PayPal Account Review Department

By the way, Check out this site. I thought you reported stuff here and this mail was what I got.

Now can you please tell me why I should open an account, spend all my time running around on the site, to review their security rules? When all I want to do is report this fraud? I have things to do other than visit pay pal and ebay and checking out their way of doing business and what they offer. BTW...Here is something you might want to see too&gt;&gt;&gt;&gt; <a class="jive-link-external" href="http://www.paypalsucks.com/" target="_newWindow">http://www.paypalsucks.com/</a> This might teach u something about dealing with third party people who try to control your money.

Ok so now what? Still I have this phish and am wondering just what to do with it.

Any Ideas? You just really have no place to report. So should I just delete and forget it? I have looked into a number of sites and to no avail. You cannot copy and paste headers from gmail. It does work. If I forward it, it may lose pertinent information such as the original sender. Does anyone know what to do with this?
Posted by Eskiegirl302 (82 comments )
Link Flag
Legitimizing spam is the problem.
Everybody wants your email address so they can "market" to you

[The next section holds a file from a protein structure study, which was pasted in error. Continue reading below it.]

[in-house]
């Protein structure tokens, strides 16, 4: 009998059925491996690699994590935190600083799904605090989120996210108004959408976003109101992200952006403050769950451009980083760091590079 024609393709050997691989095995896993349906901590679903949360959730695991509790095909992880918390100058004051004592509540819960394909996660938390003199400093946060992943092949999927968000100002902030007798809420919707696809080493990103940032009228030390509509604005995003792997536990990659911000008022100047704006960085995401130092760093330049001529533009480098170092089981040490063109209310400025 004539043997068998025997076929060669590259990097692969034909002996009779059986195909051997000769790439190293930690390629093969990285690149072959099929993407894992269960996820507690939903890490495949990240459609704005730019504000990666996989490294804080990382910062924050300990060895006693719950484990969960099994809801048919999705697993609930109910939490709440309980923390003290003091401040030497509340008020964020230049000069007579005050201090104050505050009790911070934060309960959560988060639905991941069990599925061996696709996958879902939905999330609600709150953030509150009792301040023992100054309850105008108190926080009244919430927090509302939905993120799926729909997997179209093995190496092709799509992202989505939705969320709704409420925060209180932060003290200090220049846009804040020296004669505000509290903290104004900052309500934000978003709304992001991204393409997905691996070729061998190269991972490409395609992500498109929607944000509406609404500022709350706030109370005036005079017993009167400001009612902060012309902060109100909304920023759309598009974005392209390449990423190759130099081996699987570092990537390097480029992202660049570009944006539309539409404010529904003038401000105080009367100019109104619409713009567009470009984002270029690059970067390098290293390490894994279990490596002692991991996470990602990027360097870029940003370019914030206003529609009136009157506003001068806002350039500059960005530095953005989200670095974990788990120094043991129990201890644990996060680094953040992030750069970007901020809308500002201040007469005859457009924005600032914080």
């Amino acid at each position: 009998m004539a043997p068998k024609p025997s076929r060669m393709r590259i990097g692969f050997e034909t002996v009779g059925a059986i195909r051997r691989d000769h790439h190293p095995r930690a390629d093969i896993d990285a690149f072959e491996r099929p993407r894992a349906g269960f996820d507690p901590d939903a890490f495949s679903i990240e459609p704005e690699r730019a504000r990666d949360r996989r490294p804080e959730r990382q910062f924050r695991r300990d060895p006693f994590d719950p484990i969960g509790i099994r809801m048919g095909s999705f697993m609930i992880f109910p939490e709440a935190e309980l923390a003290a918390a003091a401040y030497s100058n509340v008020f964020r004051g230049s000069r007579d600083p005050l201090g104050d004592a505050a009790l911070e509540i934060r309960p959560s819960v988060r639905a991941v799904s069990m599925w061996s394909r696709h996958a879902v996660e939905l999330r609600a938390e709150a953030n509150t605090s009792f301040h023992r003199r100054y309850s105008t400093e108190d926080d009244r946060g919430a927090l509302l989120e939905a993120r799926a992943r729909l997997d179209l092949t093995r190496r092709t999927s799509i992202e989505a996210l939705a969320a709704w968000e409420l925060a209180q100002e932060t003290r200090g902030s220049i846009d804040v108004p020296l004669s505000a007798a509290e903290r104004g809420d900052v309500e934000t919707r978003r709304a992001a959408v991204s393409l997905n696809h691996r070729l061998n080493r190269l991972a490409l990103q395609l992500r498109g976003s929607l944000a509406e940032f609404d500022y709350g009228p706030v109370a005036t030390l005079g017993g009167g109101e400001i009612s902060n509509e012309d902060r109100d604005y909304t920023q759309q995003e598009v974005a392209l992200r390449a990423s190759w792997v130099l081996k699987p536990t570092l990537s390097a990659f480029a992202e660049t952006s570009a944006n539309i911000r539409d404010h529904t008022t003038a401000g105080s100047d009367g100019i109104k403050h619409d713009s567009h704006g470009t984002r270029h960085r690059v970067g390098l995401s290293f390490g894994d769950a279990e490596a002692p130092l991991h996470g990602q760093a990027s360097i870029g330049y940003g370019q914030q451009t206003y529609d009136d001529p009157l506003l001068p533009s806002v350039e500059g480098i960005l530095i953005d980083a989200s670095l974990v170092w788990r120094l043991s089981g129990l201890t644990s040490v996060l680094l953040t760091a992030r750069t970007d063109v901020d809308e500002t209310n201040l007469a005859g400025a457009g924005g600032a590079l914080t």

over the internet. Companies that you do business with will
claim they're not spamming you because they already have a
buisness relationship, and now they're shocked that con men are
taking advantage. Email is in serious danger of becoming
unusable because first you have to sort through the spam, then
you have to determine what is a legitimate unsolicited email.

Until businesses stop sending junk email, phishing isn't going
away. If I only got emails from my bank when they had a
question about a specific transaction, there wouldn't be any way
a phisher could fool me into thinking they were my bank.
Instead, I get emails that make it easy for phishers like this:

We are happy to have the opportunity to serve former Fleet
customers like you. We are committed to providing you with
important financial information and to protecting your privacy
and security.





As part of our service to you, we may occasionally send you
informative e-mail to:
Keep you up to date on special offers, products, features,
and services
Let you know how Bank of America and its associates can
help you financially  wherever you are in life
Provide you with the tools and resources you need to make
sound financial decisions
Assist you with your small business or your business
interest





You can rest assured that we take steps to protect your
information, including your e-mail address, and will not sell or
share it with marketers outside Bank of America who may want
to offer their own products and services. Read our Privacy Policy
to find out more.




Bank of America is committed to your security and protection.
Please be aware that we will not e-mail you to request or verify
security information about passcodes, PINs, or other sensitive
details. To find out more, please see Information Security.







You can help us provide you with relevant information by taking
a moment to tell us your e-mail preferences. And remember, if
you'd like to stop receiving promotional e-mail from us, you can